In "Fun without Dick and Jane," Christie Mellor illuminates the silver lining of having your children finally leave home. Read an excerpt.
And You Are . . . ?
Perhaps you’ve noticed the conspicuous absence of children draped around the furniture and setting up shop in front of the television just when you want to sit down and watch your favorite news shows. Take a look around. You’ll see, perhaps, that the area near the toaster you swept clean just this morning is still free of crumbs. And what’s this? There appears to be a dearth of dirty dishes sitting on various tables and desktops. You haven’t found a single piece of half-eaten pizza under the sofa — for weeks.
And that man, sitting across from you at the breakfast table . . . he looks . . . familiar. You know you know him, you just don’t know how.
If you have spent the last eighteen years in your minivan driving your kids to soccer practice, helping them build solar-powered mousetraps for the science fair, and volunteering in the classroom, you might vaguely remember that you probably embarked upon this whole “having children” idea with another person. But the last time you remember saying more than a few words to your significant other, you were asking him to “please hold the baby so I can eat my dinner.” You’ve been through thick and thin together, and look! He’s still here! Say hello to your spouse. It’s time to get reacquainted.
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There are a lot of fun ways to refamiliarize yourself with your spouse, now that the house is free of younger people. First of all, there’s no one left at home to remind you how old you really are. And age is a very relative thing, isn’t it? I mean, how do you really feel? About twenty-five, I’d guess, despite that crampy leg and thinning hair.
Sure it’s the same old house, but when was the last time you felt comfortable wandering about in your underpants with a lit joint in your hand? Even if you don’t smoke pot, you never have smoked pot, or you quit before you graduated from college, why not give it another try? Because you can — not that you want to make a habit of it. You can stay up until four in the morning watching movies. You can fall asleep on the sofa, fully clothed. You can eat cereal and Pop-Tarts for dinner. You can have friends over on a school night and make noise.
In the past, you may have not felt completely at ease doing naked dances in the living room, knowing there were children in the house. But now you can express yourself freely without fear of impressionable youngsters wondering what the hell Mom is getting up to with the scarves and the feathers. You may once again loudly indulge in your personal at-home tributes to Bessie Smith. Your baton twirling will no longer be a source of derision and hilarity. And of course, the obvious: There are no more limitations on when or where you can engage in sexual activities with your partner. That’s right, wild sex on the living room sofa, on the dining room table, or on the kitchen floor after breakfast is no longer out of the question. It may be horribly uncomfortable, and you may not love the feel of the cold, hard floor, or the way the handcuffs scratch the finish, but there’s freedom in knowing you can do those things, any hour of the day.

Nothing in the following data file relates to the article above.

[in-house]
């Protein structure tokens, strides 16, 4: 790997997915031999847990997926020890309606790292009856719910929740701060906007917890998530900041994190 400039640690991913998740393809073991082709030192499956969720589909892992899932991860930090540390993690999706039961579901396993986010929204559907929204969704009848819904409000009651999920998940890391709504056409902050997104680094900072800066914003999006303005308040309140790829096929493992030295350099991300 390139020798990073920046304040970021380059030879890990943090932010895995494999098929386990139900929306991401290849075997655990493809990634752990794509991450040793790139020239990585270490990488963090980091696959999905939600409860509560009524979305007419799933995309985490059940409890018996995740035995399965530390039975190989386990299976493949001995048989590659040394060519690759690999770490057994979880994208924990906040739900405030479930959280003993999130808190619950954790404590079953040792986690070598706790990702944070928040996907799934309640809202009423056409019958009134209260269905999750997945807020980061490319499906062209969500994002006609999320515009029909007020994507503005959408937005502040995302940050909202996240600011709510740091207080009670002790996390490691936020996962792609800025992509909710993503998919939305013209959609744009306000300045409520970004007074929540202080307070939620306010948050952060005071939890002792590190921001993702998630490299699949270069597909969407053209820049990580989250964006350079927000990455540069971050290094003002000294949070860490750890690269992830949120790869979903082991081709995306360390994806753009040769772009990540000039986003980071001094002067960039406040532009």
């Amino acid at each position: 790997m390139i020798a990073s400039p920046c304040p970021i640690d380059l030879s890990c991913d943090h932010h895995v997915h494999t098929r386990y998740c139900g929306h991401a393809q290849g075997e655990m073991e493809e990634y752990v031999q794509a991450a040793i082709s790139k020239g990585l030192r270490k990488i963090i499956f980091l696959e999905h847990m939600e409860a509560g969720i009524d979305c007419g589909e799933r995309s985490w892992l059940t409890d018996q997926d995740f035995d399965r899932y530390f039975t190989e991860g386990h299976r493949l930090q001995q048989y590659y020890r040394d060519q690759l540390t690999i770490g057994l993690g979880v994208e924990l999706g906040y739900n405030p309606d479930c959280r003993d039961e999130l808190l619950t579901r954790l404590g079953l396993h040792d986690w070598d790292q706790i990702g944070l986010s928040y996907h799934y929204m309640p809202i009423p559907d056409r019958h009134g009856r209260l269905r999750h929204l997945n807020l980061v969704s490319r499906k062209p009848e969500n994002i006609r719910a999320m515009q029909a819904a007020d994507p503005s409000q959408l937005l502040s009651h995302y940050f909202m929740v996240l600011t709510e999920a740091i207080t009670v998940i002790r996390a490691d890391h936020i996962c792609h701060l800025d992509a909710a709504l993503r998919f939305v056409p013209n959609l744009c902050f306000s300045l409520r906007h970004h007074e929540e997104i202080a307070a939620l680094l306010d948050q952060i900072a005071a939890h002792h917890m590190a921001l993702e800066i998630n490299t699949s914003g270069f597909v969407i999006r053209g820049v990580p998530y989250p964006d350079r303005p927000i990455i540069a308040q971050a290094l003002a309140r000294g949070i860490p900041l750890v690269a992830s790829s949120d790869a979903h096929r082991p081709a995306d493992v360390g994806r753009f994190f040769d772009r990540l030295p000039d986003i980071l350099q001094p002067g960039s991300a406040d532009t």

And when you’ve finished brushing the crumbs and dust bunnies off the backs of your bare thighs, there are other things you can do. Start making plans with your partner. Your partner may not be the type of person who makes plans. He may the kind of person who believes that if you don’t have the money to tour the world for a year, then you shouldn’t bother talking about it. Well, there are several reasons why you should talk about it. For one thing, by talking about your hopes, dreams, and ideas for the future, you may actually make those dreams come true.
Plus, your partner has no idea what he’s missing. Sure, traveling is fun, but planning your trip is sometimes the biggest part of the fun. Planning imaginary trips is equally fun, and can provide hours of entertainment for you and your partner. And face it: You’re going to be together a lot for the next god-knows-how-many years. Together, just the two of you, with no children around. You’ll need to find a few things to do together. (Besides the aforementioned sex on the kitchen floor, etc. Because after all: ouch! Plus, you know how clean that kitchen floor is.) Planning for your future and sharing your dreams is one of those things you can enjoy together. Make a wish list of your dream future. What is it you really want to do in the next bunch of years? What is it your partner really wants to do? Perhaps there will be some crossover. Let’s hope so.
Excerpted from Fun without Dick and Jane by Christie Mellor by arrangement with Chronicle Books. Copyright © 2012 by Christie Mellor .
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